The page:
After yesterday Goldman mocked Trump's budget (ironic as it was Trump's ex-Goldman Chief Economic Advisor who conceived it) and said it had zero chance of being implemented, today it was JPM's turn to share some purely philosophical thoughts on the shape of future US income and spending, which as we learned yesterday could balance only if the US grows for 10 years at a 3% growth rate, something it has never done, while slashing nearly $4 trillion in in spending, something else it has never done.
What caught our attention in the note by JPM's Jesse Edgerton was his discussion on the thorniest issue surrounding the US: its unprecedented debt addition, what America's debt/GDP will look like over the next 30 years, and whether there is any chance it could decline as conservatives in government hope will happen.
The answer to the final point according to JPMorgan, is a very resounding no, or as the bank politely puts it, "Despite this week’s budget proposal, legislative changes that would reverse debt growth look unlikely to us." Translated: US debt is never going down again.
As the US population ages in the coming decades, federal government spending on Social Security and Medicare are set to grow as a fraction of US GDP. Meanwhile, our current tax system is expected to collect a roughly constant fraction of GDP in revenues. Thus, deficits and debt will likely grow over time. The Congressional Budget Office (CBO) currently projects that the ratio of debt to GDP would reach an unprecedented 150% within 30 years under current law (Figure 1).
Figure 1 shows the CBO's central projection for the ratio of federal debt held by the public to GDP under current law. (Debt “held by the public” excludes government trust fund holdings, includes foreign and Federal Reserve holdings, and is currently about $14.4 trillion.) The 2016 level of 77% is the highest in history outside of the World War II era. This debt ratio is projected to reach a new all-time high of 107% by 2035 and 150% by the end of the 30-year forecast horizon in 2047.
An interesting aside from Edgerton: is it worth even worrying about debt:
It is debatable how much these projections should cause immediate concern. Many (though not all) economists would agree that it can be appropriate for borrowing and debt to increase when the economy is weak to provide offsetting fiscal stimulus. Once the debt is on the books, there may be no inherent reason it cannot be serviced in perpetuity and never paid back. Even the extent to which we should be concerned about the debt placing a burden on future generations is unclear— if the debt is largely internal to the US, servicing or repayment ultimately involves some future Americans writing checks to other future Americans. And if future generations will be richer than we are due to economic growth, perhaps it makes sense to try to get them to pay for our retirement.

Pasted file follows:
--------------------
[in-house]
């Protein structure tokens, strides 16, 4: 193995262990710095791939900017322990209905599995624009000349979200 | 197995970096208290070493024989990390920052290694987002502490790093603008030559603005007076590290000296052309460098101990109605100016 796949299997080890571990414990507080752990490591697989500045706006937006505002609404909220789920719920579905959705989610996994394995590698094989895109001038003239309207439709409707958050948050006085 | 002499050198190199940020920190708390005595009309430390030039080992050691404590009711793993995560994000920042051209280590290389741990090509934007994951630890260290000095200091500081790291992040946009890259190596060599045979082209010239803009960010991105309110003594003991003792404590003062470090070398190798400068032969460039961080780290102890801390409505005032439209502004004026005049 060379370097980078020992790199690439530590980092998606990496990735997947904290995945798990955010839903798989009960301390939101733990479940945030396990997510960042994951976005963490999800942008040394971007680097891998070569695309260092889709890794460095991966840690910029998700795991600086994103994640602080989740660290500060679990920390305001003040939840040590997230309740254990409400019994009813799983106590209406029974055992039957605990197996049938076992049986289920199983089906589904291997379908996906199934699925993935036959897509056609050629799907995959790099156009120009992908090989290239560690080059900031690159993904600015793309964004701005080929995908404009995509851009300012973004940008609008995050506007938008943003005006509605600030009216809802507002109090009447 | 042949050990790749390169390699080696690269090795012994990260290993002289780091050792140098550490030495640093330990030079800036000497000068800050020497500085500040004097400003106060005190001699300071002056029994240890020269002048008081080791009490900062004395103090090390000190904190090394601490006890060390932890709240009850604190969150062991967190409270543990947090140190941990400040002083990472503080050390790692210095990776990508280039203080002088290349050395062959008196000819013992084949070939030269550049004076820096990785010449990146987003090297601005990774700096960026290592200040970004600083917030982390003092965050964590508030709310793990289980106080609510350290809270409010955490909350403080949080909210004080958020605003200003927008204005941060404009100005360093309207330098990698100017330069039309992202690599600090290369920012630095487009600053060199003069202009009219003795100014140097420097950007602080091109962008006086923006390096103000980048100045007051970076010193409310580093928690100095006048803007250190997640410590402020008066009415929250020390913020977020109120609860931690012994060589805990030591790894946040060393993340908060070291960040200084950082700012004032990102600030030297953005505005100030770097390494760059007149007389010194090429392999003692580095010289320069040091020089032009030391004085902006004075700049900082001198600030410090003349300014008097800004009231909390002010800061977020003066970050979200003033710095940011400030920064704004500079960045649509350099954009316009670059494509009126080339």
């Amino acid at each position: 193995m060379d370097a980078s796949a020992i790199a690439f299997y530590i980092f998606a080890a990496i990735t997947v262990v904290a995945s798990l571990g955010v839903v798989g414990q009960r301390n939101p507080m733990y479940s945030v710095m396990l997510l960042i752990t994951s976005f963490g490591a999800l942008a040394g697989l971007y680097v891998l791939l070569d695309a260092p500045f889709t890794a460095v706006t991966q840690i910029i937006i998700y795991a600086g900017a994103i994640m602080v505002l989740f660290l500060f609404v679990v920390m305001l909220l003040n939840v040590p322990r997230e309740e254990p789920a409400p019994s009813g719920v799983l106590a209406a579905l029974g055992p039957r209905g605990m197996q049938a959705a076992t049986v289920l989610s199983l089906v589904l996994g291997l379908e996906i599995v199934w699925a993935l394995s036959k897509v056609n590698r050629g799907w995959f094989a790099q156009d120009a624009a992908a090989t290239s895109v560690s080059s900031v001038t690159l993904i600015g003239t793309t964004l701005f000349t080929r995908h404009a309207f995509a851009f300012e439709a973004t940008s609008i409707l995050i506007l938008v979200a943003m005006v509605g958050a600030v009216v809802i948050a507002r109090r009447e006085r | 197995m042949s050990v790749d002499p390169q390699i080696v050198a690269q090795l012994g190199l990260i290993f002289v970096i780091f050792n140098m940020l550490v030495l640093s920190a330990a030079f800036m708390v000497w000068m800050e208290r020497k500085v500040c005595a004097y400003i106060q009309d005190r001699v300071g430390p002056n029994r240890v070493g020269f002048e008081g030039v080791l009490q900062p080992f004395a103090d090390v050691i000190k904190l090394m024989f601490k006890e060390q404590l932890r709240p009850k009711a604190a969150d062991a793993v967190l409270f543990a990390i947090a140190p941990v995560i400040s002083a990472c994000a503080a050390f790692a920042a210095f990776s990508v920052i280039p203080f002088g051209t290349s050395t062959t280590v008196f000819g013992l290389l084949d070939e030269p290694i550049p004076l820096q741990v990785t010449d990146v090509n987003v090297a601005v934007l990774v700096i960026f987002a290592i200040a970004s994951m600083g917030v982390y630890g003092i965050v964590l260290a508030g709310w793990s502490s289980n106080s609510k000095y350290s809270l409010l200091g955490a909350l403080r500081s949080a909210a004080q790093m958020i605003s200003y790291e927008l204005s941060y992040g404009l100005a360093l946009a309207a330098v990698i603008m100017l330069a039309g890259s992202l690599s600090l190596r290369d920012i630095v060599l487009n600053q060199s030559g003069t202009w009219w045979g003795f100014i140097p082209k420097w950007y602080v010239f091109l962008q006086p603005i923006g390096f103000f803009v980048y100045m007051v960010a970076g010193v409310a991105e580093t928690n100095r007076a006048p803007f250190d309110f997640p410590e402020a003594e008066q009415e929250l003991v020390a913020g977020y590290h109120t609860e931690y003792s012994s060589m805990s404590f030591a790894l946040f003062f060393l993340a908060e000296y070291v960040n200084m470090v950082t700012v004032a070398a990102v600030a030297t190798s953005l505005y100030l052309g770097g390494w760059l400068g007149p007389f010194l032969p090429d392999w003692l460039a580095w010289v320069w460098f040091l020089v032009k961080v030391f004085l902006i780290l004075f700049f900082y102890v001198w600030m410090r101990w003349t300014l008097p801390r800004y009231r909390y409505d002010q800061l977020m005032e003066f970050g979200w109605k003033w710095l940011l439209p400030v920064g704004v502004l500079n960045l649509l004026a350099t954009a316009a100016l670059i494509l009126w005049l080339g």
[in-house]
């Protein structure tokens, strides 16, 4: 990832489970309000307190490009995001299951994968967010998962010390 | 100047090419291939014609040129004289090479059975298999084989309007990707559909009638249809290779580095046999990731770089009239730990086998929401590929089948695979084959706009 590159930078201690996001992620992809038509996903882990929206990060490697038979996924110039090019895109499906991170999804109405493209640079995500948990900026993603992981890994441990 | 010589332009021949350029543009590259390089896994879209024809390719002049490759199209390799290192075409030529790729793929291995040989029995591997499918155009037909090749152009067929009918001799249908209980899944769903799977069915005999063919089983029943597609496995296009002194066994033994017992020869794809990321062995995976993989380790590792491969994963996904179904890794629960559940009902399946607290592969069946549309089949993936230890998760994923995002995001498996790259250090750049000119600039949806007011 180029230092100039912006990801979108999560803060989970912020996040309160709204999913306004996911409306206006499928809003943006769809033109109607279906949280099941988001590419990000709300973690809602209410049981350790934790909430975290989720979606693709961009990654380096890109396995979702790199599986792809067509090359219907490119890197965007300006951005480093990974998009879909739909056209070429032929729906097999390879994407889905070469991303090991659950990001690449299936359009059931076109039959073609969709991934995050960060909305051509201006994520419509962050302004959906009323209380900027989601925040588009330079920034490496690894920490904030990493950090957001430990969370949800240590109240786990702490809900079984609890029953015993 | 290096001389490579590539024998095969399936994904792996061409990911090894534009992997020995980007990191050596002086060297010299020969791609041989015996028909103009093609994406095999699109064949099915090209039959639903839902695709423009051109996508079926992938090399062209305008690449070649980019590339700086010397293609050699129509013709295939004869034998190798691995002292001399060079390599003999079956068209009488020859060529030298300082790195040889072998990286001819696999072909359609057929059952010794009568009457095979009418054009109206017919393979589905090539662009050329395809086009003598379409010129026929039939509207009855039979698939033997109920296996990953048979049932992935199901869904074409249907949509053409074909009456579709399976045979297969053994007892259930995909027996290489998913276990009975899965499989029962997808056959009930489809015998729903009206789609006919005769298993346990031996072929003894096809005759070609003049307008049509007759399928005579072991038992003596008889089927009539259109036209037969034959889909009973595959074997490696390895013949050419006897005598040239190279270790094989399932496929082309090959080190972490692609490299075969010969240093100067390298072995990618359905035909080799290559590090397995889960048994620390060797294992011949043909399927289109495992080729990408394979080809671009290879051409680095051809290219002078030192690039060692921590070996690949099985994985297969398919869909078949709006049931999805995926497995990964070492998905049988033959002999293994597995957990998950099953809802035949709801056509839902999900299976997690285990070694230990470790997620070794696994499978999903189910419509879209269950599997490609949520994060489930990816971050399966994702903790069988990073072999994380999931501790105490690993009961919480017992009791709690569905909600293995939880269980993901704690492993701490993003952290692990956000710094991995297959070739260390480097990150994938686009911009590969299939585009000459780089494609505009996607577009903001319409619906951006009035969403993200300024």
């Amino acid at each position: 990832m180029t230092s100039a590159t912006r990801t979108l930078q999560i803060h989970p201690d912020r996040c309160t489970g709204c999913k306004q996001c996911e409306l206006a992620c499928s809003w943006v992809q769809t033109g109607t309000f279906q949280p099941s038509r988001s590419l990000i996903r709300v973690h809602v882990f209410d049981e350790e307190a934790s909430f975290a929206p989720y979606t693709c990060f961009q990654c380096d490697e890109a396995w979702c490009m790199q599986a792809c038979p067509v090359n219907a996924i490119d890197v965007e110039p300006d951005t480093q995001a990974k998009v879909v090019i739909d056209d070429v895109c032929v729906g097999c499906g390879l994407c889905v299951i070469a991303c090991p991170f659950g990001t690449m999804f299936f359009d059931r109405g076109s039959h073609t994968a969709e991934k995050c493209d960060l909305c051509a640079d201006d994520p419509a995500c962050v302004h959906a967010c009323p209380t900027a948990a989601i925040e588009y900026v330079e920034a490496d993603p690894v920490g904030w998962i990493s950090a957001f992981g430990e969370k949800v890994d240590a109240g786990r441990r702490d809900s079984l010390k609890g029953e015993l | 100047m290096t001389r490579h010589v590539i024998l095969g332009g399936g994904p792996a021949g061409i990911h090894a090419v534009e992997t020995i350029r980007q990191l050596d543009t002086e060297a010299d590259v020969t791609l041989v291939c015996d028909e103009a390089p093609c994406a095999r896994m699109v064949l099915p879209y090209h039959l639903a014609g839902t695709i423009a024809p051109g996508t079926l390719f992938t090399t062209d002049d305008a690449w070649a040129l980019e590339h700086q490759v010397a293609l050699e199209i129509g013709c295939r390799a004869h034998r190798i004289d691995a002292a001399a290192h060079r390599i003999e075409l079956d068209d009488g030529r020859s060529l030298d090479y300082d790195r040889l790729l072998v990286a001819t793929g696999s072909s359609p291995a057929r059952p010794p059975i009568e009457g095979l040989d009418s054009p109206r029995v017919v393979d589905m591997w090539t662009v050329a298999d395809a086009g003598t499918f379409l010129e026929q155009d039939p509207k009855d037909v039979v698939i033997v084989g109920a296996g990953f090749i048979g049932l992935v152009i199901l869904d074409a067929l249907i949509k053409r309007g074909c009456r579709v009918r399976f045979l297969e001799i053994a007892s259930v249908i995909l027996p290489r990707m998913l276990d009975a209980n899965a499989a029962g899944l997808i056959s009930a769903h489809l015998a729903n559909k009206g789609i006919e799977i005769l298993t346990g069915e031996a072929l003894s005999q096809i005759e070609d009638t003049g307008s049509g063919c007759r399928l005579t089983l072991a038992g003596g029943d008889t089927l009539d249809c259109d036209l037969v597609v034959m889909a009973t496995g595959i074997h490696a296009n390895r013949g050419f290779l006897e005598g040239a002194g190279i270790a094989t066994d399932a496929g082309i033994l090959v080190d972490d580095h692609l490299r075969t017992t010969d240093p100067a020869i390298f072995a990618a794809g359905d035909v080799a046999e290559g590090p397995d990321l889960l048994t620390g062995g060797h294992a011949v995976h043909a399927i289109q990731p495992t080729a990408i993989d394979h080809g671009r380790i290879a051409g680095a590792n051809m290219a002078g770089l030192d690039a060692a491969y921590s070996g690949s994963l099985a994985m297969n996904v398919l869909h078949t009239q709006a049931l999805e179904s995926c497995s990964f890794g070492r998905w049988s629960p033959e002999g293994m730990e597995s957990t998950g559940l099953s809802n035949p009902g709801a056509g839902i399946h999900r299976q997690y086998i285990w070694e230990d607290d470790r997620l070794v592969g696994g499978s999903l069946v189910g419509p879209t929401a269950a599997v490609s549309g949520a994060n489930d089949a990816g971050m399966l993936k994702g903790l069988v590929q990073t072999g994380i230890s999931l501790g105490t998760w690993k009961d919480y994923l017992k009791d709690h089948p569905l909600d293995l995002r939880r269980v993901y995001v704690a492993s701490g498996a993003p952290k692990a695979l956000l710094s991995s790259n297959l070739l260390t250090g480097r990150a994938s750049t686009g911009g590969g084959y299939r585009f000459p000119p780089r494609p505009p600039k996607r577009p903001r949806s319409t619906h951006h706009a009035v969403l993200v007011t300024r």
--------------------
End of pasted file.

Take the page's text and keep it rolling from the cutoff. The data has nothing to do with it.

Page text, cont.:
Once this rhetorical musing is past however, JPM shares is a rare admission for a bank that a record debt load may actually be a bad thing.
To be sure, it is debatable how large a problem this debt growth represents, and long-run debt projections are highly uncertain. But, in our view, large deficits and debt likely place some burden on future generations, reduce capital formation, and create some small risk of financial crisis. Thus, there are solid arguments why we should aim to reduce debt ratios from current high levels when the economy is at full employment, as we believe it is now.
Such somber evaluation of the nation's debt crisis: our compliments. Unfortunately, it is what JPM says next that is worse, because it too is spot on: the reason why debt will never again decline.
Although the administration’s budget proposal purports to reduce debt growth, we currently see little appetite in Washington for the tax increases or spending cuts that could achieve this outcome. Our baseline forecast still includes a modest deficit-financed tax cut that would push in the opposite direction.
JPM's dour conclusion:
With the unemployment rate now at 4.4%, solidly below our 5% estimate of its natural rate, we see no reason for fiscal policy to try to boost the economy right now—in fact, it would make more sense to slow it down. And we do tend to think that high borrowing and debt levels have long run costs: they likely reduce national saving, burdening future generations with external debt, and compete with the private sector for funds, reducing capital formation. Plus, an ever-growing debt ratio brings at least some small risk that investors would eventually grow concerned about the safety and soundness of US debt, feasibly triggering a rapid and destabilizing repricing.
We don't know if JPM's gloomy assessment is right, but one thing we are certain of: the last bolded sentence is one which nobody will think twice about, until it is far too late to do anything to prevent it from happening. Here's why:
What could this look like in practice? Well, simple arithmetic shows that reducing deficits requires either higher revenues or lower spending. Higher revenues could come from either increasing tax rates or boosting incomes through channels like labor force participation, productivity growth, or immigration. (We note that we do not see any evidence that reducing tax rates would induce enough additional income growth to increase tax revenues.) And lower spending could similarly come from direct cuts or from other channels like reducing demand for safety net spending or slowing growth in medical costs. But as discussed above, the chance of changes like these being enacted in the coming years looks low to us.
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